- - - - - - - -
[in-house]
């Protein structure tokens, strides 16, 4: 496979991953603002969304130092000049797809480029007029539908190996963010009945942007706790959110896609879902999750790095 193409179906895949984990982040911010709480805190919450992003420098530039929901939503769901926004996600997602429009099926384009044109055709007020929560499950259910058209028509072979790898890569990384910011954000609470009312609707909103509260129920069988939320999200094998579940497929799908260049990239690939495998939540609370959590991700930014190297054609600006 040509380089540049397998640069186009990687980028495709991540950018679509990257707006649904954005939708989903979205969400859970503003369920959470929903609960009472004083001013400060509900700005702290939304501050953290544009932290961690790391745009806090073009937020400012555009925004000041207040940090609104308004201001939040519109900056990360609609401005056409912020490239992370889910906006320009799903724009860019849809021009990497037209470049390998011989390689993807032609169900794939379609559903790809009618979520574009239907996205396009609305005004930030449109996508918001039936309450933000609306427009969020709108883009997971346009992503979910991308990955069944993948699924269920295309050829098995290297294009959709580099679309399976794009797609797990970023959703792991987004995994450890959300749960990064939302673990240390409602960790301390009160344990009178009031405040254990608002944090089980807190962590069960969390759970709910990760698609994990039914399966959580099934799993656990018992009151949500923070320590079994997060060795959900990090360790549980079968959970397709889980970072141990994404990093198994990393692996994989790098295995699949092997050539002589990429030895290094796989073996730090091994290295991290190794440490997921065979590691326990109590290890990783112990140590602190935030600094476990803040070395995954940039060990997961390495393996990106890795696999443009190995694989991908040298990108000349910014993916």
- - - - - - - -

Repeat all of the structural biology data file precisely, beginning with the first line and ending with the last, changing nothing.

[in-house]
């Protein structure tokens, strides 16, 4: 496979991953603002969304130092000049797809480029007029539908190996963010009945942007706790959110896609879902999750790095 193409179906895949984990982040911010709480805190919450992003420098530039929901939503769901926004996600997602429009099926384009044109055709007020929560499950259910058209028509072979790898890569990384910011954000609470009312609707909103509260129920069988939320999200094998579940497929799908260049990239690939495998939540609370959590991700930014190297054609600006 040509380089540049397998640069186009990687980028495709991540950018679509990257707006649904954005939708989903979205969400859970503003369920959470929903609960009472004083001013400060509900700005702290939304501050953290544009932290961690790391745009806090073009937020400012555009925004000041207040940090609104308004201001939040519109900056990360609609401005056409912020490239992370889910906006320009799903724009860019849809021009990497037209470049390998011989390689993807032609169900794939379609559903790809009618979520574009239907996205396009609305005004930030449109996508918001039936309450933000609306427009969020709108883009997971346009992503979910991308990955069944993948699924269920295309050829098995290297294009959709580099679309399976794009797609797990970023959703792991987004995994450890959300749960990064939302673990240390409602960790301390009160344990009178009031405040254990608002944090089980807190962590069960969390759970709910990760698609994990039914399966959580099934799993656990018992009151949500923070320590079994997060060795959900990090360790549980079968959970397709889980970072141990994404990093198994990393692996994989790098295995699949092997050539002589990429030895290094796989073996730090091994290295991290190794440490997921065979590691326990109590290890990783112990140590602190935030600094476990803040070395995954940039060990997961390495393996990106890795696999443009190995694989991908040298990108000349910014993916």